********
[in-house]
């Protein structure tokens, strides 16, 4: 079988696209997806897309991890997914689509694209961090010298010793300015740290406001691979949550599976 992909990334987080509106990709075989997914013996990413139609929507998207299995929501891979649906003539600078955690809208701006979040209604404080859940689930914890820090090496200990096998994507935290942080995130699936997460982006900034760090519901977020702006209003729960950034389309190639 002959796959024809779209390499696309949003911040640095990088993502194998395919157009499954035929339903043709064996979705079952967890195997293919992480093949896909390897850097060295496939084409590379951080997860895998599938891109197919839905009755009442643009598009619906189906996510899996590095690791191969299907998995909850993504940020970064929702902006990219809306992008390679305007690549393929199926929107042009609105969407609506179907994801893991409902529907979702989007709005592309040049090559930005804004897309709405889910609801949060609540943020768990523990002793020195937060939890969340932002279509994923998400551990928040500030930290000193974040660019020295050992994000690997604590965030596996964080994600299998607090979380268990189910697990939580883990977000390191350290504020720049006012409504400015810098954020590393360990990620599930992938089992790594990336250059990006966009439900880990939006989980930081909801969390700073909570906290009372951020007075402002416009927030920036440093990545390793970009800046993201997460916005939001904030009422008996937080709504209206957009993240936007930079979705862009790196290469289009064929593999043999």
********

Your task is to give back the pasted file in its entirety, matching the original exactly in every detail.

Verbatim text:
[in-house]
């Protein structure tokens, strides 16, 4: 079988696209997806897309991890997914689509694209961090010298010793300015740290406001691979949550599976 992909990334987080509106990709075989997914013996990413139609929507998207299995929501891979649906003539600078955690809208701006979040209604404080859940689930914890820090090496200990096998994507935290942080995130699936997460982006900034760090519901977020702006209003729960950034389309190639 002959796959024809779209390499696309949003911040640095990088993502194998395919157009499954035929339903043709064996979705079952967890195997293919992480093949896909390897850097060295496939084409590379951080997860895998599938891109197919839905009755009442643009598009619906189906996510899996590095690791191969299907998995909850993504940020970064929702902006990219809306992008390679305007690549393929199926929107042009609105969407609506179907994801893991409902529907979702989007709005592309040049090559930005804004897309709405889910609801949060609540943020768990523990002793020195937060939890969340932002279509994923998400551990928040500030930290000193974040660019020295050992994000690997604590965030596996964080994600299998607090979380268990189910697990939580883990977000390191350290504020720049006012409504400015810098954020590393360990990620599930992938089992790594990336250059990006966009439900880990939006989980930081909801969390700073909570906290009372951020007075402002416009927030920036440093990545390793970009800046993201997460916005939001904030009422008996937080709504209206957009993240936007930079979705862009790196290469289009064929593999043999």